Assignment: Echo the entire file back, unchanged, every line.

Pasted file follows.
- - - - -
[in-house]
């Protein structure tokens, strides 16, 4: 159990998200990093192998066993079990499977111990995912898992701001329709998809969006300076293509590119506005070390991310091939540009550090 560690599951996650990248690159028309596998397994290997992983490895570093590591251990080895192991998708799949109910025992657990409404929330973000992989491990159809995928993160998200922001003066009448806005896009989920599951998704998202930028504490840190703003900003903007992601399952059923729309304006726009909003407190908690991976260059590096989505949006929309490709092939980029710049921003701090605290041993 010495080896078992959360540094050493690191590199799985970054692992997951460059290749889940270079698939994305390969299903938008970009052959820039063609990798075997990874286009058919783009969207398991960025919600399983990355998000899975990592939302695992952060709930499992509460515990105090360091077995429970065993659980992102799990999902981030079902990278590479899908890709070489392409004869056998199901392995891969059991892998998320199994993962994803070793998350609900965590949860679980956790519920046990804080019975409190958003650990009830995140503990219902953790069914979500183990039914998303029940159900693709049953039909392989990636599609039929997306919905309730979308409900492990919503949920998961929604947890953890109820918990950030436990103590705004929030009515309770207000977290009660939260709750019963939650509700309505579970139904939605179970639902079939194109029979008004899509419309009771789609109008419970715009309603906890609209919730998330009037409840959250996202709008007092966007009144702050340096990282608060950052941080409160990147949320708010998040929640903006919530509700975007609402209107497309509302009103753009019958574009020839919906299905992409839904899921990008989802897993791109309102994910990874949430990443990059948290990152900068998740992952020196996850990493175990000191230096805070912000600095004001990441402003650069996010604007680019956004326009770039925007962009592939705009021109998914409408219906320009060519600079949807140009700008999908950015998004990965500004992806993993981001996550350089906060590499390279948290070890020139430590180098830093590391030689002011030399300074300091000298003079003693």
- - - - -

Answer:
[in-house]
């Protein structure tokens, strides 16, 4: 159990998200990093192998066993079990499977111990995912898992701001329709998809969006300076293509590119506005070390991310091939540009550090 560690599951996650990248690159028309596998397994290997992983490895570093590591251990080895192991998708799949109910025992657990409404929330973000992989491990159809995928993160998200922001003066009448806005896009989920599951998704998202930028504490840190703003900003903007992601399952059923729309304006726009909003407190908690991976260059590096989505949006929309490709092939980029710049921003701090605290041993 010495080896078992959360540094050493690191590199799985970054692992997951460059290749889940270079698939994305390969299903938008970009052959820039063609990798075997990874286009058919783009969207398991960025919600399983990355998000899975990592939302695992952060709930499992509460515990105090360091077995429970065993659980992102799990999902981030079902990278590479899908890709070489392409004869056998199901392995891969059991892998998320199994993962994803070793998350609900965590949860679980956790519920046990804080019975409190958003650990009830995140503990219902953790069914979500183990039914998303029940159900693709049953039909392989990636599609039929997306919905309730979308409900492990919503949920998961929604947890953890109820918990950030436990103590705004929030009515309770207000977290009660939260709750019963939650509700309505579970139904939605179970639902079939194109029979008004899509419309009771789609109008419970715009309603906890609209919730998330009037409840959250996202709008007092966007009144702050340096990282608060950052941080409160990147949320708010998040929640903006919530509700975007609402209107497309509302009103753009019958574009020839919906299905992409839904899921990008989802897993791109309102994910990874949430990443990059948290990152900068998740992952020196996850990493175990000191230096805070912000600095004001990441402003650069996010604007680019956004326009770039925007962009592939705009021109998914409408219906320009060519600079949807140009700008999908950015998004990965500004992806993993981001996550350089906060590499390279948290070890020139430590180098830093590391030689002011030399300074300091000298003079003693």